by Justin Davis
BRIGNOLES, France, July 5, 2009 (AFP) – Britain’s Mark Cavendish took his stage victory tally on the Tour de France to five and pulled on the sprinters’ green jersey after winning the 187km second stage from Monaco to here Sunday.
Fabian Cancellara of Saxo Bank retained the race leader’s yellow jersey with an 18sec lead on Spanish race favorite Alberto Contador of Spain ahead of another potential bunch sprint finish on Monday.
The 24-year-old Cavendish won an impressive four stages at last year’s edition and has since added a number of big victories to his growing list, including the Milan-San Remo one-day classic in March.
And he got this year’s Tour campaign off to a perfect start after his Columbia team had played a leading role in chasing down an ultimately futile four-man breakaway.
However, the Isle of Man rider did well to stay out of trouble during a dramatic finish.
A right hand bend just under two kilometres to go caused confusion in the peloton. While a few riders crashed, others accidentally wandered to the left off the official race route.
Cavendish said he then took a hit from a Skil-Shimano rider, an incident he said he will be following up on later.
American George Hincapie, Cavendish’s teammate at Columbia, then peeled off with 800 meters to go, leaving Australian Mark Renshaw to lead Cavendish towards the line where he finished off the job alone.
American Tyler Farrar came in second, an impressive result on his Tour de France debut, but in the end the Garmin rider’s top end speed was no match for the ‘Manx Express’.
“It’s beautiful to be wearing the green jersey – it’s a big objective for any sprinter so of course it’s emotional for me,” said Cavendish, whose main aim remains reaching Paris, preferably with a few more stage wins.
“It’s a step in the right direction and it’s a beautiful moment for me.”
A four-man breakaway had escaped the peloton early in the stage which took the bunch away from glitzy Monaco into the Var region, which baked in temperatures reaching 40 degrees.
“We just had to focus on drinking as much as possble,” said Cancellara, one of the many riders who complained of the heat.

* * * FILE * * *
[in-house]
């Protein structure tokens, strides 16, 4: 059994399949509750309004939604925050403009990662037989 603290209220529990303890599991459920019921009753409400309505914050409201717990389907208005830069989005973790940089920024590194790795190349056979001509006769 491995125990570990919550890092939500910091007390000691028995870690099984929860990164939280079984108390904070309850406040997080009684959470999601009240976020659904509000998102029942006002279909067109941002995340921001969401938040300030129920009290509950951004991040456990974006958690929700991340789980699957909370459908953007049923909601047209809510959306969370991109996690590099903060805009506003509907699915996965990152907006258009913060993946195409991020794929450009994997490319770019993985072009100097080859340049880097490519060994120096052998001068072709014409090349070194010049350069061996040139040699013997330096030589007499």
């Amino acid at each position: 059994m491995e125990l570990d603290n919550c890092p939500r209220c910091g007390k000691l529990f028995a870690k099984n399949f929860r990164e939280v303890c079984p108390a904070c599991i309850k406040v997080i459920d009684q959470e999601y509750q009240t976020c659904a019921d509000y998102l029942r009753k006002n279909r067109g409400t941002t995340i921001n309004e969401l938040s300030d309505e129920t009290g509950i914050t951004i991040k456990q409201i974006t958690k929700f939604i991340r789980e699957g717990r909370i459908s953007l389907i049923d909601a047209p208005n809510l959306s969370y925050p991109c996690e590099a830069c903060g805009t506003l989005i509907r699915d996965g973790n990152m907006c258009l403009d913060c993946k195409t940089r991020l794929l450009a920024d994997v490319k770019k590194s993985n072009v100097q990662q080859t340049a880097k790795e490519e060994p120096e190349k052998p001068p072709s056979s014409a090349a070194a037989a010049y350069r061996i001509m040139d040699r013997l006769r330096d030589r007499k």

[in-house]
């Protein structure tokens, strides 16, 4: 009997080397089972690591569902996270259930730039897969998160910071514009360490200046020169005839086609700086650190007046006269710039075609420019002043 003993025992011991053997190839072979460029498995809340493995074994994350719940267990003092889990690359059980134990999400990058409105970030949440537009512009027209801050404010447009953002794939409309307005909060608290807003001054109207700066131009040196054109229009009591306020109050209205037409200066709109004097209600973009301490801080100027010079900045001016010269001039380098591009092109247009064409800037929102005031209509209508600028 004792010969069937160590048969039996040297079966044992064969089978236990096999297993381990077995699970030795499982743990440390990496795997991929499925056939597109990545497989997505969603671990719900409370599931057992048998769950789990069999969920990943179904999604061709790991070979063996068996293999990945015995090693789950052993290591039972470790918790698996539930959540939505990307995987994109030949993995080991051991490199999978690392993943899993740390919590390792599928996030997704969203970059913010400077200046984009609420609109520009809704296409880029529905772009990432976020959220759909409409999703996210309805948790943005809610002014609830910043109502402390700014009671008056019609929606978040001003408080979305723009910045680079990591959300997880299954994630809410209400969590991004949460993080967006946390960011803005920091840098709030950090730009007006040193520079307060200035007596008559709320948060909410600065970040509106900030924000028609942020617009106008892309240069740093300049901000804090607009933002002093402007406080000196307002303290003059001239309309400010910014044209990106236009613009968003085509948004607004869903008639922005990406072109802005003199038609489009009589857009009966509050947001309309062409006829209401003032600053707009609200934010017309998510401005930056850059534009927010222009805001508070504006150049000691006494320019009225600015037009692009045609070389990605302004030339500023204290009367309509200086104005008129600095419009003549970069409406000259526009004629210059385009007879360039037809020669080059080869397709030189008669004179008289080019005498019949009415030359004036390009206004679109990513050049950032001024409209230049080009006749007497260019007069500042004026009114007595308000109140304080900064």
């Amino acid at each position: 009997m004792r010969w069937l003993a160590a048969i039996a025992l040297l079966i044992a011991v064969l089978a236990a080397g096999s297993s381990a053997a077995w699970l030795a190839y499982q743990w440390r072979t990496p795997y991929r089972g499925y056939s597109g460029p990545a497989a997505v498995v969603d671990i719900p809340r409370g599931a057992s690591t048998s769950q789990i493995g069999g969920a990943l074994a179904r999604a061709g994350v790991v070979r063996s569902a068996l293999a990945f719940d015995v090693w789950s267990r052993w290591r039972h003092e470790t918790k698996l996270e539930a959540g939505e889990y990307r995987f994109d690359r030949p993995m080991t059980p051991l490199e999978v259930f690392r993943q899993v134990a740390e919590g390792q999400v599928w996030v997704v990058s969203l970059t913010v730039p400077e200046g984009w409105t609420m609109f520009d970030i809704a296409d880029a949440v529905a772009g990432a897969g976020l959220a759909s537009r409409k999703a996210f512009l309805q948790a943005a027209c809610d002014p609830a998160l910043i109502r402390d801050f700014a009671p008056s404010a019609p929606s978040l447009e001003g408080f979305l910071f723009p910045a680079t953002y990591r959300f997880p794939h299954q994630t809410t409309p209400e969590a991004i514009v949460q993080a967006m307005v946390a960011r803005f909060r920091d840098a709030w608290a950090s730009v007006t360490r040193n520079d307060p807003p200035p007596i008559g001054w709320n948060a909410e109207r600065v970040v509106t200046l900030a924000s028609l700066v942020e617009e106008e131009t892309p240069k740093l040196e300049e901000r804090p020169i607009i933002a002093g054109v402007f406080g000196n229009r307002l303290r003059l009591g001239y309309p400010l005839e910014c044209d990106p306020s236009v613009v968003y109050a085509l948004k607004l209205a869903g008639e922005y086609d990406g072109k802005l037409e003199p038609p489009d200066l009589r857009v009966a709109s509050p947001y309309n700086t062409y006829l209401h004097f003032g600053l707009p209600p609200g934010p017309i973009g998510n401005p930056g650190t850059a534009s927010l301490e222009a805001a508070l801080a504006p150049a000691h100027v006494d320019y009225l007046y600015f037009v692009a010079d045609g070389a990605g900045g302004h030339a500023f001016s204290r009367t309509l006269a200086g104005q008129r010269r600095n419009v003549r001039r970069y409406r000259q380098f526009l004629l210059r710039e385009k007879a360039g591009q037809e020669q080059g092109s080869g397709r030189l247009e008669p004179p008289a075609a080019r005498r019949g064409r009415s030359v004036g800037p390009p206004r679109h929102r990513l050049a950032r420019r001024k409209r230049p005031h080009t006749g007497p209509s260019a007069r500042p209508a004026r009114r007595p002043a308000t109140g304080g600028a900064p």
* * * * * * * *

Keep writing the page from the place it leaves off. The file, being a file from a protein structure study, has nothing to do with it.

“With 30/40km to go I was pouring water on my head to cool myself down. And I’ve got a few kilos more than some of the other riders, so it’s harder for me.”
Finland’s Jussi Veikkanen, Dutchman Stef Clement and French duo Stephane Auge and Cyril Dessel worked well together for the first 100km and managed to build a maximum lead of five minutes.
But after Cancellara’s team had helped reduce the advantage slightly Columbia’s efforts dropped their lead significantly and they were eventually reeled in with less than 10km to race.
That set the stage for Cavendish to seize the final initiative and burst for the line.
But the former track champion admitted he had to control his temper when he got assaulted by one rival.
“One of the Skil riders took his hands off the handlebars and actually hit me. That’s a dangerous thing to do to hit a contender for the sprint and I will be finding out later what it was all about,” added Cavendish.
Skil team spokesman Bennie Ceulen later explained, however: “It was one of our riders, Piet Rooijakkiers, who hit Mark but it wasn’t deliberate.
“Piet was barged into Cavendish’s sprint train by French rider Lloyd Mondory and he lost his balance.”
Cavendish meanwhile showed once again that on the stages likely to finish in bunch sprints his Columbia team just don’t have time for what’s going on with their rivals.
“My team’s job is to get me into the best possible position,” he added.
“If you think about other riders, then it’s taking your focus away.”